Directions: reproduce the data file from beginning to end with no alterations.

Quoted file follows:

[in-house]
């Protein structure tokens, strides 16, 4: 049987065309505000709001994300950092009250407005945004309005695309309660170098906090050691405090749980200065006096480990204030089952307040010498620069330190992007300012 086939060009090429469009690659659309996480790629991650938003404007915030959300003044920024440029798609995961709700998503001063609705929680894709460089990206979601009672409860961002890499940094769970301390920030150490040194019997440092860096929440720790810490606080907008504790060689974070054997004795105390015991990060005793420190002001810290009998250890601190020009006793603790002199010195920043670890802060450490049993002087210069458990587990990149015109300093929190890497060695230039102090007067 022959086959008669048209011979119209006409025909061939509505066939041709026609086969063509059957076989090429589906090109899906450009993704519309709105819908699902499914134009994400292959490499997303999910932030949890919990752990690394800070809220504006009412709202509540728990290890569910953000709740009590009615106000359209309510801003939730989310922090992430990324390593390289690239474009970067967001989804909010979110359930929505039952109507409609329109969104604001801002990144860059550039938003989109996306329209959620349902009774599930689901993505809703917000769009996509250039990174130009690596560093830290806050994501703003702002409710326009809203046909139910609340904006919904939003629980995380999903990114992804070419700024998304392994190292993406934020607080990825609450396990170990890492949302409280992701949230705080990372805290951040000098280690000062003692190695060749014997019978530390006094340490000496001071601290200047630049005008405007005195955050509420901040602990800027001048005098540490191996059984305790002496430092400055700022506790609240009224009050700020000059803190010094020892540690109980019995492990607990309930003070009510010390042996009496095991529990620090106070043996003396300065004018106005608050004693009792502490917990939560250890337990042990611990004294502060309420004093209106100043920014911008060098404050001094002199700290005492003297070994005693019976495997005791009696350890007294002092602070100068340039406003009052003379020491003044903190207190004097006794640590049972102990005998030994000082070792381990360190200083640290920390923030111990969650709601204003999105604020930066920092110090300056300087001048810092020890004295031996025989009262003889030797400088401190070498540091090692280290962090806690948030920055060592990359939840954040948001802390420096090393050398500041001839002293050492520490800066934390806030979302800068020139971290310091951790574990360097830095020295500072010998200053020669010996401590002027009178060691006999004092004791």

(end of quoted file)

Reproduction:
[in-house]
């Protein structure tokens, strides 16, 4: 049987065309505000709001994300950092009250407005945004309005695309309660170098906090050691405090749980200065006096480990204030089952307040010498620069330190992007300012 086939060009090429469009690659659309996480790629991650938003404007915030959300003044920024440029798609995961709700998503001063609705929680894709460089990206979601009672409860961002890499940094769970301390920030150490040194019997440092860096929440720790810490606080907008504790060689974070054997004795105390015991990060005793420190002001810290009998250890601190020009006793603790002199010195920043670890802060450490049993002087210069458990587990990149015109300093929190890497060695230039102090007067 022959086959008669048209011979119209006409025909061939509505066939041709026609086969063509059957076989090429589906090109899906450009993704519309709105819908699902499914134009994400292959490499997303999910932030949890919990752990690394800070809220504006009412709202509540728990290890569910953000709740009590009615106000359209309510801003939730989310922090992430990324390593390289690239474009970067967001989804909010979110359930929505039952109507409609329109969104604001801002990144860059550039938003989109996306329209959620349902009774599930689901993505809703917000769009996509250039990174130009690596560093830290806050994501703003702002409710326009809203046909139910609340904006919904939003629980995380999903990114992804070419700024998304392994190292993406934020607080990825609450396990170990890492949302409280992701949230705080990372805290951040000098280690000062003692190695060749014997019978530390006094340490000496001071601290200047630049005008405007005195955050509420901040602990800027001048005098540490191996059984305790002496430092400055700022506790609240009224009050700020000059803190010094020892540690109980019995492990607990309930003070009510010390042996009496095991529990620090106070043996003396300065004018106005608050004693009792502490917990939560250890337990042990611990004294502060309420004093209106100043920014911008060098404050001094002199700290005492003297070994005693019976495997005791009696350890007294002092602070100068340039406003009052003379020491003044903190207190004097006794640590049972102990005998030994000082070792381990360190200083640290920390923030111990969650709601204003999105604020930066920092110090300056300087001048810092020890004295031996025989009262003889030797400088401190070498540091090692280290962090806690948030920055060592990359939840954040948001802390420096090393050398500041001839002293050492520490800066934390806030979302800068020139971290310091951790574990360097830095020295500072010998200053020669010996401590002027009178060691006999004092004791």